Occupational health and safety ("OHS") policy has been
a hot topic in Saskatchewan as of late. Not only has the regime
received a large overhaul under the new Saskatchewan Employment
Act, but a recent news item has sparked hot debate within the
province over governmental regulation of family farms.
On August 5, a provincial OHS officer arrived at a small family
farm near Endeavour, Saskatchewan after receiving a complaint
related to labour practices involving young persons. This
particular family farm raises, butchers, and processes free-range
chickens "from field to fork", and all members of the
family and some of the neighbours kids have helped with these
farming practices in the past. The processing facility at the farm
is small and operated manually, unlike large industrialized
facilities that are almost entirely mechanized.
While young farm workers in Saskatchewan do receive some legal
exceptions (for example, farm children under the age of 16 in this
province are allowed to drive a tractor), The Occupational
Health and Safety Regulations explicitly forbids employers
from allowing young persons under the age of 16 to work "in a
production process in a meat, fish, or poultry processing
plant." As such, the OHS officer determined that the farm was
in violation of the law.
After the story broke, the Saskatchewan government stepped in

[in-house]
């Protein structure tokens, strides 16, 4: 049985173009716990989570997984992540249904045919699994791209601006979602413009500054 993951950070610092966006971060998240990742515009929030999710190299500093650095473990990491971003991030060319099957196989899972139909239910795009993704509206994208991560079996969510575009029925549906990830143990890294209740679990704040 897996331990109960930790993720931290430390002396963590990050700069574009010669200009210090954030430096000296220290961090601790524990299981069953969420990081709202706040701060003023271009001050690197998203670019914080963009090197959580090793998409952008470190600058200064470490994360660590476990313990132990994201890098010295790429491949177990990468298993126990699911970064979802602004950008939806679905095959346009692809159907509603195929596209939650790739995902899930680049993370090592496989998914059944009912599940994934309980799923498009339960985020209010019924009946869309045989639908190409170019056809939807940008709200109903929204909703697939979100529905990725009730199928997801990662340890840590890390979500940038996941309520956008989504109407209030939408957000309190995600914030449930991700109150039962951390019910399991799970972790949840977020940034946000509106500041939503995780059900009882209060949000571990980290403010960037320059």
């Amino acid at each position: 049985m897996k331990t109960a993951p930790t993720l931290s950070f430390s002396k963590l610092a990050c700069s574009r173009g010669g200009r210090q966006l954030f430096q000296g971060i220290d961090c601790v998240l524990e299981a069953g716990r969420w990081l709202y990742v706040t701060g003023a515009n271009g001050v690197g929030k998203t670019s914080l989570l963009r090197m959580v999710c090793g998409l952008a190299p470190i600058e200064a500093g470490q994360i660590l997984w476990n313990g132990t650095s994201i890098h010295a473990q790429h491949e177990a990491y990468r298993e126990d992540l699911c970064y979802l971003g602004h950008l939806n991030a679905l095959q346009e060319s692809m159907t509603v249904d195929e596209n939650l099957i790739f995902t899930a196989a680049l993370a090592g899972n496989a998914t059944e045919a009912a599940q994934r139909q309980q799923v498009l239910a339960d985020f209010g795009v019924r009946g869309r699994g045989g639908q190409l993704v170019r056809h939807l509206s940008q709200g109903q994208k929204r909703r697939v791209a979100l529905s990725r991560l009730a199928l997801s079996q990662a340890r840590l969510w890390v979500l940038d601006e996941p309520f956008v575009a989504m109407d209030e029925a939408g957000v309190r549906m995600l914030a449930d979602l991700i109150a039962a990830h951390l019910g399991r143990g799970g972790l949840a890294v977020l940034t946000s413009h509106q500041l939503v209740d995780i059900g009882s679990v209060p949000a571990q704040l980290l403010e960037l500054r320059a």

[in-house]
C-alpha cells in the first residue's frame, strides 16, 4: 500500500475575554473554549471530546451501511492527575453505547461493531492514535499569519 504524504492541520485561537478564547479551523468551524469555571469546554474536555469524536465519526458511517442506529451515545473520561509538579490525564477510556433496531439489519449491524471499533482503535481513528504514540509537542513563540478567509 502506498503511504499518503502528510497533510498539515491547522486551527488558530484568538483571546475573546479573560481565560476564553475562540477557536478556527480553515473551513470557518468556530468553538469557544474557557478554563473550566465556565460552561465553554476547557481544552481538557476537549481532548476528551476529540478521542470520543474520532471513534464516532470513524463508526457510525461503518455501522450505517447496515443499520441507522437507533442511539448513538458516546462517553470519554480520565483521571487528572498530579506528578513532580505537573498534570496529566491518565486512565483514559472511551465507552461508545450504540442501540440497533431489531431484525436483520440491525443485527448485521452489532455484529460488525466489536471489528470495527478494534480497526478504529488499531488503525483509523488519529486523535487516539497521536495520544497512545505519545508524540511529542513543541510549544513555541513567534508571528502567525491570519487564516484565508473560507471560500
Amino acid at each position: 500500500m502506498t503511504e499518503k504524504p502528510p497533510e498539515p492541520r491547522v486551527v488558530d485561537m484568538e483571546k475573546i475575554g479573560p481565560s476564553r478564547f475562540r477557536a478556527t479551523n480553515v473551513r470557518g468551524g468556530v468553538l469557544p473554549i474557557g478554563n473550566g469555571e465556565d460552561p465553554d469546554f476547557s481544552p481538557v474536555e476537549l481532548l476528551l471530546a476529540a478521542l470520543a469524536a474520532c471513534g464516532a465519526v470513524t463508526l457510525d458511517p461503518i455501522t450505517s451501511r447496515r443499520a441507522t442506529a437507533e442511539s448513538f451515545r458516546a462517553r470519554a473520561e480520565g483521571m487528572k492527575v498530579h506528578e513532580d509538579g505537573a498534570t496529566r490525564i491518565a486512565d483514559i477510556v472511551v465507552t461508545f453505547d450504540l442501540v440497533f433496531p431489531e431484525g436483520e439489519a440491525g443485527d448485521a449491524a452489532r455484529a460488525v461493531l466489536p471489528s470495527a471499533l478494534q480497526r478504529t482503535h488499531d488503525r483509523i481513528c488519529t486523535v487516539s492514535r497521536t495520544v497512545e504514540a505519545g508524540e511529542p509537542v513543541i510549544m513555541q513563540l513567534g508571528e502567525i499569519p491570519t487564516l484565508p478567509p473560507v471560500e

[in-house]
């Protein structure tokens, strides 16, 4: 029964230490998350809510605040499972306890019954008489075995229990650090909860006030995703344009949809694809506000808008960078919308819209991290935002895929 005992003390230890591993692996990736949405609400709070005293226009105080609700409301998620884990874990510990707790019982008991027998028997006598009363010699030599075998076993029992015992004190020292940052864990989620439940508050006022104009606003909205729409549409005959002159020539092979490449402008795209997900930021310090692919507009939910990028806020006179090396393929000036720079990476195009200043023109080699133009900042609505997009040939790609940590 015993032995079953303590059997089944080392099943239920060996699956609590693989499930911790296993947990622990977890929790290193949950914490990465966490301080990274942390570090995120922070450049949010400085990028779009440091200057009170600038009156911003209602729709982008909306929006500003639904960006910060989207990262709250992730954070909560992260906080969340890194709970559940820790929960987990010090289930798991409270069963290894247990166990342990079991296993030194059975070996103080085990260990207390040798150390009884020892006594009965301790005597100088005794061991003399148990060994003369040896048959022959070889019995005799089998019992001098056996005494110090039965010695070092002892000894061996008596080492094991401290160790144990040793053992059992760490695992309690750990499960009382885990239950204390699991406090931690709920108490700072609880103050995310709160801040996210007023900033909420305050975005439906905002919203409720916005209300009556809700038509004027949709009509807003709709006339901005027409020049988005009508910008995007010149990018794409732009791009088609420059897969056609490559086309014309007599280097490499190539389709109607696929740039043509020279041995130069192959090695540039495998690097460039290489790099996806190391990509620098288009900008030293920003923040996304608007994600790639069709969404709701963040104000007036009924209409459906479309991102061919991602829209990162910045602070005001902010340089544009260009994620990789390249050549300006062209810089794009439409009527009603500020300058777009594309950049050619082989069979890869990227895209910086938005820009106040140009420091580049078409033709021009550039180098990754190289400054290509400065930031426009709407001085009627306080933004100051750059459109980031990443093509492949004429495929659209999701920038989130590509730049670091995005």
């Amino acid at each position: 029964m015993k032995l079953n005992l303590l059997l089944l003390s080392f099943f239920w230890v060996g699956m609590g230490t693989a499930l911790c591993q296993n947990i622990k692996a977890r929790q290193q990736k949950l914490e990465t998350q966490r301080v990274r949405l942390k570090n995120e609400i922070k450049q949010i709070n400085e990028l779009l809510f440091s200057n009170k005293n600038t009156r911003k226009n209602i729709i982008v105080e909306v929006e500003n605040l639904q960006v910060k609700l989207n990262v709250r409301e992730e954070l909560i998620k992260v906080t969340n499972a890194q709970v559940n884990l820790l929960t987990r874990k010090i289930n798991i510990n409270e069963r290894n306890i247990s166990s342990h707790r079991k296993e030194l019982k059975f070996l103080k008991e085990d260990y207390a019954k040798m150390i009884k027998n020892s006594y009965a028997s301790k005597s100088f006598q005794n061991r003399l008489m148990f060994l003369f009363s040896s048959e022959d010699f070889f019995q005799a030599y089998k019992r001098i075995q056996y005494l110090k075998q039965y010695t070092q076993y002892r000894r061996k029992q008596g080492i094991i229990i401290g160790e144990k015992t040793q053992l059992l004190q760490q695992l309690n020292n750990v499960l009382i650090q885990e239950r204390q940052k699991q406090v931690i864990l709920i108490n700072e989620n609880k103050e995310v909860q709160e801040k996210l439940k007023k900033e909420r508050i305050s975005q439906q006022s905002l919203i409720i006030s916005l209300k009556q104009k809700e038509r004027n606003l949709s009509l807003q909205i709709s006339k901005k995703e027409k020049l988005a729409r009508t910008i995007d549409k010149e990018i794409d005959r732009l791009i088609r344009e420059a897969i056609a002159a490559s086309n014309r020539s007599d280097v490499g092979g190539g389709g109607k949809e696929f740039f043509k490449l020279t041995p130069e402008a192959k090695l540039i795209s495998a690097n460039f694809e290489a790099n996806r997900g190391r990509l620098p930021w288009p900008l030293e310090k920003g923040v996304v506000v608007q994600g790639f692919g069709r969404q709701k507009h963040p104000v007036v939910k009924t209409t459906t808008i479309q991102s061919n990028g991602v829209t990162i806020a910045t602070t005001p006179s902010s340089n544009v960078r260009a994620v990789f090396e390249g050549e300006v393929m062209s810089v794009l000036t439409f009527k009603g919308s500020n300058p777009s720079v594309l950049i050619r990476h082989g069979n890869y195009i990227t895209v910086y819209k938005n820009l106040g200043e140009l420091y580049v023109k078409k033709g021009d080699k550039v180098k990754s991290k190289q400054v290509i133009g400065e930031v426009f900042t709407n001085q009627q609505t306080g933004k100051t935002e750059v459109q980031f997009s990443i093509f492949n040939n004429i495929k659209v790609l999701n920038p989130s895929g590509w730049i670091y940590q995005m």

with what Minister of Labour Relations and Workplace Safety Don
Morgan called a "common sense" solution: children of the
farm owners could continue working on the farm, including in the
processing facility, however no other children under the age of 16
will be allowed to work within the processing facility. On August
8, the Minister said "We're going to treat this as an
extension of the family farm. For the immediate family members,
they don't require a permit or anything else. They can continue
to work. What we've decided to do here is just take a common
sense approach and say this is part of a family farm operation.
We're treating it as a family farm. We're going into
harvest time and the message we want to get to everybody is rather
than look at regulations, look at safety. Pay attention, use
equipment carefully and wisely." He also stressed that OHS
officials had looked into the safety record of the farming
operation and had found it to be spotless.
While the family farm in question has termed the outcome to be
'win-win' for everyone, employers of all sizes must be
aware of the provincial laws, including employment standards and
OHS regulations, in operating their businesses. Don't count
your chickens before they hatch - consult a labour and employment
lawyer if you are worried about compliance under the new OHS regime
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